A little. I went down to 165 lbs in 2014. Even with all that movement? Well, I had a problem. Retail is really stressful. People are batshit insane and ultra-entitled. What was my problem?
Pretty frequently after an 8-hour shift, I’d shimmy up to the register on my way out with some chocolates and a tipple of wine. It’s sobering how little it takes, but this little ritual a few times a week was enough to take my daily moderate labor to -8lbs over a whole year. And, that’s nothing to really get upset about. Surely the hoisting of potatoes for 18 months did something great for my body? I had only really walked, biked, and done simple (light) weight exercises up until this point. I got a lot stronger on this job.
2015-2016 was my year for getting revved up again, though. We moved to a new apartment, I started doing freelance, and we signed up for a gym and a half marathon. I got down to my current weight. I started weight lifting and we’ve kept running. That brings us to today where I’m going to the gym 5 times a week now, lifting significantly heavier things, meal prepping like a BAMF, and training for a second half marathon.
I know this post may beg a few more questions, but this is the “very long” version of my answer to “how long did it take to lose the weight?”
Any pace is a good pace. Always remember that both the good and bad parts of life happen. We have fun, vacations, and holidays. We have losses and upsets. You’re not racing. You’re not “locking” yourself away in a box that can only be opened later. This is real life, and it’s now. It’s not paused until you lose weight.
Porridge with banana
Tomato pasta with popchips and an apple
A mcdonald’s sweet chilli chicken wrap and fries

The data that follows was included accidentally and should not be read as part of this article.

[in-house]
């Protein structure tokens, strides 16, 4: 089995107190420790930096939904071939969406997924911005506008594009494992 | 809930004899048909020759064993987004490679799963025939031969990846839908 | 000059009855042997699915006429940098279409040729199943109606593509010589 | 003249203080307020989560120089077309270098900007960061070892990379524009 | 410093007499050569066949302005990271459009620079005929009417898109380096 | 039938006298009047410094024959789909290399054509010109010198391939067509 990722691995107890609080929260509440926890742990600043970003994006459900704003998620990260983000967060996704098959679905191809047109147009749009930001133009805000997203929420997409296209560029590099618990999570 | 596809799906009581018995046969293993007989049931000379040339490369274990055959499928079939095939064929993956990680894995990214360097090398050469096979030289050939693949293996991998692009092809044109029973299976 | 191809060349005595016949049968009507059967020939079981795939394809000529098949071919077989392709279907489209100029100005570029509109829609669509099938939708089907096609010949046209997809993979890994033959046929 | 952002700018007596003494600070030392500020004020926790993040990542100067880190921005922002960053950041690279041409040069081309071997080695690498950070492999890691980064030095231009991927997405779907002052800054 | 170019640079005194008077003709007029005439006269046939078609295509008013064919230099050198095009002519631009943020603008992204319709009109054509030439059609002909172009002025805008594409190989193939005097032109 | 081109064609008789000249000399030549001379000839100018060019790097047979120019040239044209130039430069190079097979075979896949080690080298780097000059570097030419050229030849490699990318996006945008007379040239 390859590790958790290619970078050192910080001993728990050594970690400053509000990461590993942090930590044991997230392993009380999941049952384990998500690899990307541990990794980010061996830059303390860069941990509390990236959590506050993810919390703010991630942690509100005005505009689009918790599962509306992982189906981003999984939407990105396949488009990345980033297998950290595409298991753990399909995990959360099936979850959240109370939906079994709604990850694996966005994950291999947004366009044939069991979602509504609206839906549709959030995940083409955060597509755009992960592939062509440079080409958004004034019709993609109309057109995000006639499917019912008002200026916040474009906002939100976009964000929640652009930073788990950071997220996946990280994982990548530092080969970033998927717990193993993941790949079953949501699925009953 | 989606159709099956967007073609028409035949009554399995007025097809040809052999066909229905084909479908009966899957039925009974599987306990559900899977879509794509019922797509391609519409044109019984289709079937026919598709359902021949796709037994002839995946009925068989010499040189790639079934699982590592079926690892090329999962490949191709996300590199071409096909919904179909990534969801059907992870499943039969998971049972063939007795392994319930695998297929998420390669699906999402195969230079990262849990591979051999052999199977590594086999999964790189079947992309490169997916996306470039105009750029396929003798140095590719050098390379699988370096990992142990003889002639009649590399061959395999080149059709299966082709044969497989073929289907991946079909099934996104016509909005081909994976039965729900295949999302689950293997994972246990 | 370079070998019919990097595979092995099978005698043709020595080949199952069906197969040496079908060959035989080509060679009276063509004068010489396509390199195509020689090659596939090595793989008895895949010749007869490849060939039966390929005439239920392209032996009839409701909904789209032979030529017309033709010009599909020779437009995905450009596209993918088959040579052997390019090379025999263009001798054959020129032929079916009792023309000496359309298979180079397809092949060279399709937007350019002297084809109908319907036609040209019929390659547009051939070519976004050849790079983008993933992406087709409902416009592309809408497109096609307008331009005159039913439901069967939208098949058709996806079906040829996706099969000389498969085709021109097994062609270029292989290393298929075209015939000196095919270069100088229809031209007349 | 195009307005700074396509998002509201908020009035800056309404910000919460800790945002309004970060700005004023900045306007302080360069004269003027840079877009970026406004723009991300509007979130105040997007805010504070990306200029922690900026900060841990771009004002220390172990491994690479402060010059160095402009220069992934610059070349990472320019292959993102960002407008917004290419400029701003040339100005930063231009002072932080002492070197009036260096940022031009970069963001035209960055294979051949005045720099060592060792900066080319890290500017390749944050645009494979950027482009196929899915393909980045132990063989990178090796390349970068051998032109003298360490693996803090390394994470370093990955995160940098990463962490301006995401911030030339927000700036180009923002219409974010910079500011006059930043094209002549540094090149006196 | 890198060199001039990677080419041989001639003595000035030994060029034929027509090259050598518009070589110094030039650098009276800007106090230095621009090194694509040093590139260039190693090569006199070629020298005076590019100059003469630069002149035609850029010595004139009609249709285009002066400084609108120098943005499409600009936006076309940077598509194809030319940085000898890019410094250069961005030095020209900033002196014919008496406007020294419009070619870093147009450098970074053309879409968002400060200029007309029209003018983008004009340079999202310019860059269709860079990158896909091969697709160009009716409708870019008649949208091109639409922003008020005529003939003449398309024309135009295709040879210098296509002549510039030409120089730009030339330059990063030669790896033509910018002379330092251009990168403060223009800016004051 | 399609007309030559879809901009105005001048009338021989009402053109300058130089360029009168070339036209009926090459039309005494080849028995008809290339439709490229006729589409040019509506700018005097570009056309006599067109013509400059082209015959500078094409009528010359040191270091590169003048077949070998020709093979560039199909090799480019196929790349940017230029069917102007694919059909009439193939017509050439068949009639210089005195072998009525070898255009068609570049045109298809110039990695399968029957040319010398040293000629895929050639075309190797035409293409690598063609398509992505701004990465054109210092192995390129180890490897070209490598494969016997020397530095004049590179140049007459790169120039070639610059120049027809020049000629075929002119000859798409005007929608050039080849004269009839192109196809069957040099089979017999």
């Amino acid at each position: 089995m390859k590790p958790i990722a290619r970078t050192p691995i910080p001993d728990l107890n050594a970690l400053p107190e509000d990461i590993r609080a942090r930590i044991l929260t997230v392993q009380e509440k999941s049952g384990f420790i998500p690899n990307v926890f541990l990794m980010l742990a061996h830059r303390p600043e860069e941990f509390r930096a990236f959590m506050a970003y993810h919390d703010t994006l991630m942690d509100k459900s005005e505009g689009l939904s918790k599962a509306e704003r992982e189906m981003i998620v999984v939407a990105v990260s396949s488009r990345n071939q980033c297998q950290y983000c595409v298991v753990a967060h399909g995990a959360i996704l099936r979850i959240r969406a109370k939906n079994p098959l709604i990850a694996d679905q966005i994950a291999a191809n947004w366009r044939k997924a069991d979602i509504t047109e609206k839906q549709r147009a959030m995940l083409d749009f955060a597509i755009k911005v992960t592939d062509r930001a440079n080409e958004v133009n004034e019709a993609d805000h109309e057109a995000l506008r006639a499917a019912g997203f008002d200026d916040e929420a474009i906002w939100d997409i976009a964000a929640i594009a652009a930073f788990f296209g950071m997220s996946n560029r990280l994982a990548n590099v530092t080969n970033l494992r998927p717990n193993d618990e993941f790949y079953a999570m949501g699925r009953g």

A digestive caramel slice
15 minutes of strength training at home
Not the healthiest day food wise yesterday but we had no other choice for dinner. We were up in Aberdeen seeing Russell Howard and we only had a short time to grab something and this was the closest. It all fit into my calories though 😛.
Had a great day yesterday, up early to fit in a quick workout before placement. Then after an 8 hour shift ran home to get ready to drive up to Aberdeen. Russell howard was hilarious, literally cried with laughter. Then got home just after midnight.
Sooo tired this morning but the plan is to hit the gym and the meet up with my bestie for dinner for her birthday 😊
I need more fitblrs to follow!! If you post things that aren’t pictures of half naked muscly people, Nike products, green smoothies, or granola AND if you track your own progress and keep it real, reblog and I’ll follow!!!
I like writing stuff like this. I always get a bit nervous, though. You can only base it off your own experiences and we’re so different. Oh, and because of anxiety but that’s off-topic! I’m motivated by the thought of helping even just one person. Getting a good deal and shopping cheaply is always going to be a miniature obsession of mine. Even if I got hit by a truck of money I’d still want to optimize my grocery cart.
Now, that said. I live in a metropolitan area in the Midwestern USA. Urban and rural dwellers face different challenges with food prices and food accessibility, and that variation becomes even more widespread by region and by country. Some of these are applicable to most people, but I’d really encourage anyone with experience in different locales, regions, and countries to flesh out their own tips as well.
Base recipes around many of the same ingredients: Notice how a lot of recipes start the same way? Onion, garlic, celery, carrot? Potato? Diced tomatoes? If you write out your meal plan to share common ingredients each given week, you won’t be buying a million different ingredients.